Emirates faces $1bn bill over EU carbon tax
Dubai’s Emirates Airline, the biggest international carrier by traffic, expects the European Union’s programme limiting carbon emissions to cost the carrier $500m to $1bn.
Emirates flights will be subject to EU limits from 2012, Andrew Parker, senior vice-president of environmental affairs at the airline, told reporters in Dubai on Monday.
The Gulf’s largest airlines – Etihad, Emirates and Qatar Airways – have rolled out ambitious expansion plans that include the ramping up capacity on their European routes.
The Dubai carrier plans to increase its fleet to eventually include 120 Airbus A380s, a model that produces 75g of CO2 per passenger kilometer; almost half of the European target for cars manufactured in 2008.
Beginning in 2012, airlines landing within the EU will have their carbon dioxide emissions capped at 97 percent of their average 2004-06 levels and 95 percent in 2013.
Airlines will face fines of up to €100 for every tonne of carbon dioxide they emit above the limit, in a bid to cut pollution by five percent through 2020.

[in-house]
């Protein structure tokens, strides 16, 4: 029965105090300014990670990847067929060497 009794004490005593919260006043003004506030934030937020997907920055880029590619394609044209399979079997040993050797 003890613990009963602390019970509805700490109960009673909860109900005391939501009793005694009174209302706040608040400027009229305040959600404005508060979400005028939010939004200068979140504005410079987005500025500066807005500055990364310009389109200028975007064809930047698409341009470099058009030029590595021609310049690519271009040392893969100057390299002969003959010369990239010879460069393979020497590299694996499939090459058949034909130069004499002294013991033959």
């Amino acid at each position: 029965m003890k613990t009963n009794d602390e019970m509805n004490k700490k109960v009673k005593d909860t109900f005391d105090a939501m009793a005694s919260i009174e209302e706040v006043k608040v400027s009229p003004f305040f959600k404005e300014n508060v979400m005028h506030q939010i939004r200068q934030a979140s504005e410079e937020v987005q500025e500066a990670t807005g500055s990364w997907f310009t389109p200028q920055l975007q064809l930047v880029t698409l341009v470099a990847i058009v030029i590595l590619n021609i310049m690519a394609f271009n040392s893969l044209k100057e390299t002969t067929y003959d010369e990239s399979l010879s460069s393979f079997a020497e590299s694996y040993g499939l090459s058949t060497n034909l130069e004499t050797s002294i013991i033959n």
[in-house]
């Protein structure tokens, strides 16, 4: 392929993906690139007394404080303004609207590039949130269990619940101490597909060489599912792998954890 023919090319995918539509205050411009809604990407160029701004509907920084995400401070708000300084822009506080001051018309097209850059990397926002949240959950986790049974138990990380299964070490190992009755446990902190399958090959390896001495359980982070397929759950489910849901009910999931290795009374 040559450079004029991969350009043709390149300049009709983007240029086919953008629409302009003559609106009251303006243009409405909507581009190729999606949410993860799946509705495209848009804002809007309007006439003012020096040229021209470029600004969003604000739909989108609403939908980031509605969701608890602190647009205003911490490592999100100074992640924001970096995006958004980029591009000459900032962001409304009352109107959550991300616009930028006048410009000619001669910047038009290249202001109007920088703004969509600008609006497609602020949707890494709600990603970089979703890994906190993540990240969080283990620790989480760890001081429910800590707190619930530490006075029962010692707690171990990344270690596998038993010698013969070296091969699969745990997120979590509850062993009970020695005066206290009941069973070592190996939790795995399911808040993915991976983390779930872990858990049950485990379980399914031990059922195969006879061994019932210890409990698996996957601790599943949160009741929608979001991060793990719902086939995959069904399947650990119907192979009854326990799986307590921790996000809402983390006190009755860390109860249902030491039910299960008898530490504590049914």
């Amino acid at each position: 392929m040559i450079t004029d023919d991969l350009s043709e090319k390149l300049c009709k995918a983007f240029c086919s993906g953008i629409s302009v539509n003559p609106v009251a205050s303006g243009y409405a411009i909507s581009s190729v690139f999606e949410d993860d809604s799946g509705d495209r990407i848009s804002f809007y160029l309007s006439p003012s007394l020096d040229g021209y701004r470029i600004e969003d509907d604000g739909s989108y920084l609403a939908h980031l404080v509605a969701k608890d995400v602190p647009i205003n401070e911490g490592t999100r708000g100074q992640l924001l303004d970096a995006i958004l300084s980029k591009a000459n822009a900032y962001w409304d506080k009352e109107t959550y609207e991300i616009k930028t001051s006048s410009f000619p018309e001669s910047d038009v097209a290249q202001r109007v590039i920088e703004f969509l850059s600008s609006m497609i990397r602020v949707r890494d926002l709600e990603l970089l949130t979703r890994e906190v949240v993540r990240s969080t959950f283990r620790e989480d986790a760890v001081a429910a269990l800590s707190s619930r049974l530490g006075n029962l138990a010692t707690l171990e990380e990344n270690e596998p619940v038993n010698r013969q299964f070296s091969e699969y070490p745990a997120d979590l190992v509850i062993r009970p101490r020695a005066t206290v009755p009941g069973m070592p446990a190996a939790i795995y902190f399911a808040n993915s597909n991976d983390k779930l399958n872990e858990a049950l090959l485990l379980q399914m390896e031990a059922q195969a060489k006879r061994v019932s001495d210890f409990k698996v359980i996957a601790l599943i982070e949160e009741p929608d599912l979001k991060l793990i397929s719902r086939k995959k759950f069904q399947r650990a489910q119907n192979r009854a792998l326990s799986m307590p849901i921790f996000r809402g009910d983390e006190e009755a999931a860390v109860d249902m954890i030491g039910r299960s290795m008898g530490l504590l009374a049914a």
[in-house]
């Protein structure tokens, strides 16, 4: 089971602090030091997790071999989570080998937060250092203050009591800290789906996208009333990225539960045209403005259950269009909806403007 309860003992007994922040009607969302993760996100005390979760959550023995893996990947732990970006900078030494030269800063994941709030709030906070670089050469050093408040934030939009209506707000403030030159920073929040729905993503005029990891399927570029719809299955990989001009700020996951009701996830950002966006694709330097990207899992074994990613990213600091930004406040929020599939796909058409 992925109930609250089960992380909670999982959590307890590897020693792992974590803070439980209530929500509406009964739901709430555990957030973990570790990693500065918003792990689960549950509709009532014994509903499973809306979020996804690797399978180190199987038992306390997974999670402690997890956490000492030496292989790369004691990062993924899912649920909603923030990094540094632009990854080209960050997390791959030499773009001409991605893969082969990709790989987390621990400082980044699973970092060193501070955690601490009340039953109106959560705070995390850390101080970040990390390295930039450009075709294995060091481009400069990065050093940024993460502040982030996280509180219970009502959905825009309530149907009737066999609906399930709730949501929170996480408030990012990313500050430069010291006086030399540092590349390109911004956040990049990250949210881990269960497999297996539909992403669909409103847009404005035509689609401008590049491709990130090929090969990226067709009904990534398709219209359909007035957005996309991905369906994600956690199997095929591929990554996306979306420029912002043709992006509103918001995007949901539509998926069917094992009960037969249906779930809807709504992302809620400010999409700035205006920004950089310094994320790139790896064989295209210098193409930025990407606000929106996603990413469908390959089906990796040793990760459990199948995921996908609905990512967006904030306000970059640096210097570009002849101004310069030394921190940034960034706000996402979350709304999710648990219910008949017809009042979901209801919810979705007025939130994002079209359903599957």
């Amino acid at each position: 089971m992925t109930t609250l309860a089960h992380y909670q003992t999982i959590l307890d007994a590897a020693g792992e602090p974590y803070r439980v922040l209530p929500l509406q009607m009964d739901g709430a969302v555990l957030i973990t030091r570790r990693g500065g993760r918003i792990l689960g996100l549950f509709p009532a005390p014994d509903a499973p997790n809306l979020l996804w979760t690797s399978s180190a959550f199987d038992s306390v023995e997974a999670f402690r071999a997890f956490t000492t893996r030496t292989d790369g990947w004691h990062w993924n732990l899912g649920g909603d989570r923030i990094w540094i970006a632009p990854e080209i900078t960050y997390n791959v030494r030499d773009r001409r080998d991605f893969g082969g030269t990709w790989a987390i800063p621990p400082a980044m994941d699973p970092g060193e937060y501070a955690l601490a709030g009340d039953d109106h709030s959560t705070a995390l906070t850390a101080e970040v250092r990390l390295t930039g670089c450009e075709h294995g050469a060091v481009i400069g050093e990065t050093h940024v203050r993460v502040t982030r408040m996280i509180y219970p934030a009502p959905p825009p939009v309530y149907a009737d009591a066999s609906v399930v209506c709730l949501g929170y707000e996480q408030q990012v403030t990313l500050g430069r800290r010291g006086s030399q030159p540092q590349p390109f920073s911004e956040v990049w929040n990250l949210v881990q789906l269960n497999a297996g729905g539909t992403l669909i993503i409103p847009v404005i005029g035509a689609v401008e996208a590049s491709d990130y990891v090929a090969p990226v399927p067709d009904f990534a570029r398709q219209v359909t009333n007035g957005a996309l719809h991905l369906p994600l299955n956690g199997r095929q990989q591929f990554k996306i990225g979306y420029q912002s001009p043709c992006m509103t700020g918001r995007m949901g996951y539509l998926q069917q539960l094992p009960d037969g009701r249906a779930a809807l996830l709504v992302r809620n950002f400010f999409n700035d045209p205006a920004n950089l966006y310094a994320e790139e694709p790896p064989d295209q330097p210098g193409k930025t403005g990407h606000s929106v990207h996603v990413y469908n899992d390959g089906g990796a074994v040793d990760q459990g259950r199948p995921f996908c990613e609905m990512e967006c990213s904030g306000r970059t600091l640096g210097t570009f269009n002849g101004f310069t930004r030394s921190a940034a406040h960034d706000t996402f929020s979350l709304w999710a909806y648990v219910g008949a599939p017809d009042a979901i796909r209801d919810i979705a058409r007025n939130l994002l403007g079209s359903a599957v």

Abu Dhabi’s Etihad Airways last week told Arabian Business the tax could cost it up to €500m ($719m) over the next eight years, based on “potential carbon prices as high as €60 per tonne”.
The EU ruling has been met with dismay by US airlines, who estimate the law could cost them $3bn through to 2020. The Air Transport Association of America, the nation’s largest airline body, has branded the scheme illegal and said it will hurt industry growth if allowed to go ahead as planned.
“[The scheme] violates international law, including the sovereignty of the United States and imposes an illegal, exorbitant and counterproductive tax,” vice president of environmental affairs Nancy Young said in a statement.
Toby Stokes, Middle East aviation sector leader at Ernst & Young, said the taxes would prove an additional burden on airlines’ balance sheets, already squeezed by high oil prices and increased competition.
“The green agenda is a particularly tough issue for the industry. While airlines are experimenting with more environmentally-friendly fuels, I think it will still be sometime yet before the majority of commercial flights are on a plane powered by nut oil and seaweed.”